The forgotten gem of medieval melee system

From Ebay (HERE)

I'm selling what I call the Leading Edge Games 'holy grail' – Sword's Path Glory, Books 1 and 2. This highly detailed fantasy roleplaying system is among the most nuanced and intricate ever developed! Book 1 includes pages and pages of realistic wounding effects, swing geometries, detailed movement, and other combat factors. Book 2 includes roleplaying and skills rules. No Leading Edge Games collector can afford to go without this rules set! Those programmers and game designers out there can find a lot of design ideas to inspire them or help flesh out a highly realistic video game...

These rules from 1982 and 1983 (for Book 2) are spiral bound with cardboard covers. They are in good condition, with no missing or torn pages. Book 2 has a one small marker line-out on the last page (in an advertisement) – otherwise the pages are unmarred.

You may look for years and never see these for sale (trust me on that one)! They are very rare and those who have them usually aren't selling them...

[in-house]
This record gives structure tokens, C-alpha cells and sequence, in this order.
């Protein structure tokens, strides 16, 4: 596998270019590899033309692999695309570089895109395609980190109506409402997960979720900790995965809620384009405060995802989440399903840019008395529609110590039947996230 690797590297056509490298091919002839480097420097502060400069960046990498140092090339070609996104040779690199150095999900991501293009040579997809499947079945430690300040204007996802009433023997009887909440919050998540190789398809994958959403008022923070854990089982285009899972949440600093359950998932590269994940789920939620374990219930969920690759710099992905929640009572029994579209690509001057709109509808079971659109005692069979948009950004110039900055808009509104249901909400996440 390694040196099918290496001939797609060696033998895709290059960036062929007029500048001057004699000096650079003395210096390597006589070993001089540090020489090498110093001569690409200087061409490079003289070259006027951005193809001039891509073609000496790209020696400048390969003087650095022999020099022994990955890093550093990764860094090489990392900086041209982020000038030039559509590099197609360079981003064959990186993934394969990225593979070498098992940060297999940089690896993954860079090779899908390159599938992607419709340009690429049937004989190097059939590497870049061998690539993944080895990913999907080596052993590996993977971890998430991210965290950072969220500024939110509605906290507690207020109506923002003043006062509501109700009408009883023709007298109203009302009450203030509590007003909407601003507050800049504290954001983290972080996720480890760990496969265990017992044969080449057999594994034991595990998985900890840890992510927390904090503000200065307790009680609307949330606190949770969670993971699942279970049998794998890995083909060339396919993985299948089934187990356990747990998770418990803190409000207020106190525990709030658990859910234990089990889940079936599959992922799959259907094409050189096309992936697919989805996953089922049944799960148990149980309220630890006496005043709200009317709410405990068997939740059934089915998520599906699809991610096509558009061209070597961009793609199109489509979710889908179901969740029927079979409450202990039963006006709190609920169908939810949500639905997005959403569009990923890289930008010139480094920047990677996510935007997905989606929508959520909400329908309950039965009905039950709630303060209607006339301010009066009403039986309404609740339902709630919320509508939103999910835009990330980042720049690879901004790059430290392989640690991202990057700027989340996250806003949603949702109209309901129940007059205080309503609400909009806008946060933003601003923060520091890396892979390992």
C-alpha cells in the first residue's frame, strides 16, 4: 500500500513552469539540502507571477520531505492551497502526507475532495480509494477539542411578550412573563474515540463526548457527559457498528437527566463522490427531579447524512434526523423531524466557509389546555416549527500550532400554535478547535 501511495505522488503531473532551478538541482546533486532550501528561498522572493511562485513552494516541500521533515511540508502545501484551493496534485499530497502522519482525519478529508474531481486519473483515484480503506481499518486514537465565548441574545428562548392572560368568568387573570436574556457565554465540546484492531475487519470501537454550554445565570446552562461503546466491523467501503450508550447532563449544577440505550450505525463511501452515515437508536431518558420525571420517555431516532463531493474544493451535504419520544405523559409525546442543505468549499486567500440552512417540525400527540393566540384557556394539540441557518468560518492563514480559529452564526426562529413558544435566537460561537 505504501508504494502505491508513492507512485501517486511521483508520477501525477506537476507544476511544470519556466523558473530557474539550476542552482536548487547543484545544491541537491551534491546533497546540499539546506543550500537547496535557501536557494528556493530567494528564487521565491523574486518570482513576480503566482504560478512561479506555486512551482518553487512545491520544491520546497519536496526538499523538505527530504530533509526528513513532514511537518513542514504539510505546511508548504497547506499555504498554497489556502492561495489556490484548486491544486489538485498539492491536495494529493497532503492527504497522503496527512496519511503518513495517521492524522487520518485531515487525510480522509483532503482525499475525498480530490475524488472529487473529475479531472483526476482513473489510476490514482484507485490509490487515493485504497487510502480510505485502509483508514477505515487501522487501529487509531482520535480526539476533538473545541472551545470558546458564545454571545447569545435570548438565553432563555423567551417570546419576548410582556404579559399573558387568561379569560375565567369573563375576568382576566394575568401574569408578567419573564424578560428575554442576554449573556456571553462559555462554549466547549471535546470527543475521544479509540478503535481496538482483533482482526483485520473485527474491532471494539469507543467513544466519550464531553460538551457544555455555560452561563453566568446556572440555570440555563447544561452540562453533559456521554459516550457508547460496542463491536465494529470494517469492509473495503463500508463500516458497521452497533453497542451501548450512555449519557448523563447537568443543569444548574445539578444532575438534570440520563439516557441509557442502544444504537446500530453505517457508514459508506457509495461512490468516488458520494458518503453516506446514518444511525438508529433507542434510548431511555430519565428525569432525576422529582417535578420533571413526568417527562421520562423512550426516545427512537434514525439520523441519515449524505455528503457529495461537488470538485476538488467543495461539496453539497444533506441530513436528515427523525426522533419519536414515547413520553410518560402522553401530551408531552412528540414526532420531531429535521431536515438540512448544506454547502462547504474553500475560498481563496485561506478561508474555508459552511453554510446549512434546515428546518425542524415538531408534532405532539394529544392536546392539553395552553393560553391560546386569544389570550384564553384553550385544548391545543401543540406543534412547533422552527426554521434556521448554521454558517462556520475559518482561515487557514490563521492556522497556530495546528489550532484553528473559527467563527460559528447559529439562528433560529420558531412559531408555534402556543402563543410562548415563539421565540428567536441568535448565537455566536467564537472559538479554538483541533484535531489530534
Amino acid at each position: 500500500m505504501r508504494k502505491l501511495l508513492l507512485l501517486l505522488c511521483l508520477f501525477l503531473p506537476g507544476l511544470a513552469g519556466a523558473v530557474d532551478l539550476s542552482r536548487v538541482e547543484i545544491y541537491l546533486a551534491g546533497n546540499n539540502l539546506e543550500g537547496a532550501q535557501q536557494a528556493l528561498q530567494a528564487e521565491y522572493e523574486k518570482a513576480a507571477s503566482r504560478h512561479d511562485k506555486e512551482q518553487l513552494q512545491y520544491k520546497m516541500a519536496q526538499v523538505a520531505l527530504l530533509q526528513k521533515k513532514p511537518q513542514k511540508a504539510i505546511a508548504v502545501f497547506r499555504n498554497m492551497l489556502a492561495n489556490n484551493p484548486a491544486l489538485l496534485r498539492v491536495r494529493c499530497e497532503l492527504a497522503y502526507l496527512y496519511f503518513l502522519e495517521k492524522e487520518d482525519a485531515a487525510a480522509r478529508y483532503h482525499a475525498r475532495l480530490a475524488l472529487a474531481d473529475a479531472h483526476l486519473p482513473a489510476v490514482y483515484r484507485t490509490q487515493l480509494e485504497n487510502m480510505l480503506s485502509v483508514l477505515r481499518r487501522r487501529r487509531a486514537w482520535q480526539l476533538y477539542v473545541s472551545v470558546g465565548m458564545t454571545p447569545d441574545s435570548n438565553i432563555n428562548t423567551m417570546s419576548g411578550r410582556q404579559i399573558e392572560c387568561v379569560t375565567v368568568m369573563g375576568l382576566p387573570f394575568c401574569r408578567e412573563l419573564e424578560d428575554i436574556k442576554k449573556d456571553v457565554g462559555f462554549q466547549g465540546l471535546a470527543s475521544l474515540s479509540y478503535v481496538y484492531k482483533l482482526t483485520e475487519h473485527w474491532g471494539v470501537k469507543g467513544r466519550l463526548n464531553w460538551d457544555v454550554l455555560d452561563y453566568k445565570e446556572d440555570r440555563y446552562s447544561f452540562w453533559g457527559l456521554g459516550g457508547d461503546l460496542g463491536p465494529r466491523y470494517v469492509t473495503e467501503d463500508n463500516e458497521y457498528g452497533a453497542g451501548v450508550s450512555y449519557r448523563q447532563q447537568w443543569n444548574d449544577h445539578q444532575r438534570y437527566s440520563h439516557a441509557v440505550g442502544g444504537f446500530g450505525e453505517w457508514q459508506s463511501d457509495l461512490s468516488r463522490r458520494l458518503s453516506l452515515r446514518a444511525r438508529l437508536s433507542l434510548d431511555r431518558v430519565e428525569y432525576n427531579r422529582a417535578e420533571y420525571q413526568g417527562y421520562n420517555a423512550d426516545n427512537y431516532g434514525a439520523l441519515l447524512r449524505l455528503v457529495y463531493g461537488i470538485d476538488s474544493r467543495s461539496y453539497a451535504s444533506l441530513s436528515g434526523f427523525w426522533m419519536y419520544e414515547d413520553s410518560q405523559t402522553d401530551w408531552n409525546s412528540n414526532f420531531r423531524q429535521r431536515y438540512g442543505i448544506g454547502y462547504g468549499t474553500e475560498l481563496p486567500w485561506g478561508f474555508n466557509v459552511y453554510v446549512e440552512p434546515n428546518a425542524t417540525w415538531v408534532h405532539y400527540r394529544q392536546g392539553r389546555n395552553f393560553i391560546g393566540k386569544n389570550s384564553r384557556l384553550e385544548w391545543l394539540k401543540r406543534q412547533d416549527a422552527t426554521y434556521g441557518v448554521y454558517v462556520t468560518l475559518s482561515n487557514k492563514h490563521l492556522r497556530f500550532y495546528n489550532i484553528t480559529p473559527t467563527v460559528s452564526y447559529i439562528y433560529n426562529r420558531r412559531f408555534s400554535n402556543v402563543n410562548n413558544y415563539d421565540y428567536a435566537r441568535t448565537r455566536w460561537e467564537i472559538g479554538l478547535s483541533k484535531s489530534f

From Troll & Toad website:

At last, a realistic hand-to-hand combat system. First in a series of role-playing aids stressing accuracy, the Sword's Path Glory combat system includes these features: Simultaneous movement and combat, without turns or written orders. The effects of agility, speed, and strength on combat performance. The effects of weapon weights and designs, stabbing, slashing, or impact. The first accurate representation of armor protection, based on actual penetration tests. And, above all, over 67 anatomical hit-location tables which do away with "Hit Points" and other such arbitrary measures of how many times you have to hit the ogre to kill him.

I have my cherished copy of SPG, and i'd like to delve into it for several reasons:

- it is likely to be the most complex (fantasy) medieval melee system ever devised for a role-playing game, because of this reason alone such an item deserves to be perused and pondered.

-it belongs to the Old-school renaissance, being published in 1982- the combat is clearly aimed at being used in fantasy melee sessions.

-it is rare to obtain (125 dollars on ebay, and i've never seen another one popping up) and besides-

-it is poorly known - i should say it is OBSCURE ( i can't recall a single thread on Dragonsfoot forum or on blogs, and this is a pity in my opinion).

-even if you are not going to use it as is, portions of it may be taken and incorporated in any fantasy rpg, such as AD&D and the like.So if you are not satisfied with some aspects of combat, you can easily pick a rule from here in order to obtain more realism.